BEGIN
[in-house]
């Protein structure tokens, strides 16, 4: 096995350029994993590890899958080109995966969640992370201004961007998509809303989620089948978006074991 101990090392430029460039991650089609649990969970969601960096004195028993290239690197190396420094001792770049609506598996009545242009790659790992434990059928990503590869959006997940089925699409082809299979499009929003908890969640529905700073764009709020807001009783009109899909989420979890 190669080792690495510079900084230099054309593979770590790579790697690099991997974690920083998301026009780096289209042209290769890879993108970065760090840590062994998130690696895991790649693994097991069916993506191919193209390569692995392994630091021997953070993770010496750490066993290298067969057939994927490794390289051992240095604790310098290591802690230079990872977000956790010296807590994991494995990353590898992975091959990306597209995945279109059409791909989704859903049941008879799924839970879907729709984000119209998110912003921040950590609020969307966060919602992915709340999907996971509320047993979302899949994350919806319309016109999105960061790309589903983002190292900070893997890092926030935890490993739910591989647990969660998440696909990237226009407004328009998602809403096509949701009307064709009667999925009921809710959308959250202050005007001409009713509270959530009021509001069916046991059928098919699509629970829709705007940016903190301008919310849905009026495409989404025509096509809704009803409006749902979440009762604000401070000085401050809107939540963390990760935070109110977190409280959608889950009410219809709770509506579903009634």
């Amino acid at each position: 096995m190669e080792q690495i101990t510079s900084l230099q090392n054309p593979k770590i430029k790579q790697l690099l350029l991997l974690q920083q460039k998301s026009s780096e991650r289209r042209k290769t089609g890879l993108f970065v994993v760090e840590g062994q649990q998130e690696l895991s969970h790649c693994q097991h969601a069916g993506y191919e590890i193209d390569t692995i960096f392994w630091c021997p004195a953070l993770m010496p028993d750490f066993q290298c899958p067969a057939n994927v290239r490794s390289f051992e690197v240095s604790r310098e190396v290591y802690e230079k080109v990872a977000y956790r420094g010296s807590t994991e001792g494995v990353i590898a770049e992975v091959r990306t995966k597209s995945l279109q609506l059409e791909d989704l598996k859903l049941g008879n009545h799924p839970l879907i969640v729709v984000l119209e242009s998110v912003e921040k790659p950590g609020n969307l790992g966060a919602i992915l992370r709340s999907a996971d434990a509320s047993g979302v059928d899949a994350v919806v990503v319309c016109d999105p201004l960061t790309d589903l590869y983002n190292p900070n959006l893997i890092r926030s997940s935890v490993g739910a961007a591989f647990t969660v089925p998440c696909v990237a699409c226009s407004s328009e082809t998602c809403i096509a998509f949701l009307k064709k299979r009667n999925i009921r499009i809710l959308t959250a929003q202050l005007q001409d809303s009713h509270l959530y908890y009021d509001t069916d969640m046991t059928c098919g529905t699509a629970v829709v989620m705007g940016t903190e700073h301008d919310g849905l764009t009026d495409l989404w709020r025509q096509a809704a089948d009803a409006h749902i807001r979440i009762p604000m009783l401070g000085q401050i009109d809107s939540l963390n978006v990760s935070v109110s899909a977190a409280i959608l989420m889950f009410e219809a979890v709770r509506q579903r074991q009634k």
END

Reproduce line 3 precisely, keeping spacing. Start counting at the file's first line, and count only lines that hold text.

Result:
């Amino acid at each position: 096995m190669e080792q690495i101990t510079s900084l230099q090392n054309p593979k770590i430029k790579q790697l690099l350029l991997l974690q920083q460039k998301s026009s780096e991650r289209r042209k290769t089609g890879l993108f970065v994993v760090e840590g062994q649990q998130e690696l895991s969970h790649c693994q097991h969601a069916g993506y191919e590890i193209d390569t692995i960096f392994w630091c021997p004195a953070l993770m010496p028993d750490f066993q290298c899958p067969a057939n994927v290239r490794s390289f051992e690197v240095s604790r310098e190396v290591y802690e230079k080109v990872a977000y956790r420094g010296s807590t994991e001792g494995v990353i590898a770049e992975v091959r990306t995966k597209s995945l279109q609506l059409e791909d989704l598996k859903l049941g008879n009545h799924p839970l879907i969640v729709v984000l119209e242009s998110v912003e921040k790659p950590g609020n969307l790992g966060a919602i992915l992370r709340s999907a996971d434990a509320s047993g979302v059928d899949a994350v919806v990503v319309c016109d999105p201004l960061t790309d589903l590869y983002n190292p900070n959006l893997i890092r926030s997940s935890v490993g739910a961007a591989f647990t969660v089925p998440c696909v990237a699409c226009s407004s328009e082809t998602c809403i096509a998509f949701l009307k064709k299979r009667n999925i009921r499009i809710l959308t959250a929003q202050l005007q001409d809303s009713h509270l959530y908890y009021d509001t069916d969640m046991t059928c098919g529905t699509a629970v829709v989620m705007g940016t903190e700073h301008d919310g849905l764009t009026d495409l989404w709020r025509q096509a809704a089948d009803a409006h749902i807001r979440i009762p604000m009783l401070g000085q401050i009109d809107s939540l963390n978006v990760s935070v109110s899909a977190a409280i959608l989420m889950f009410e219809a979890v709770r509506q579903r074991q009634k």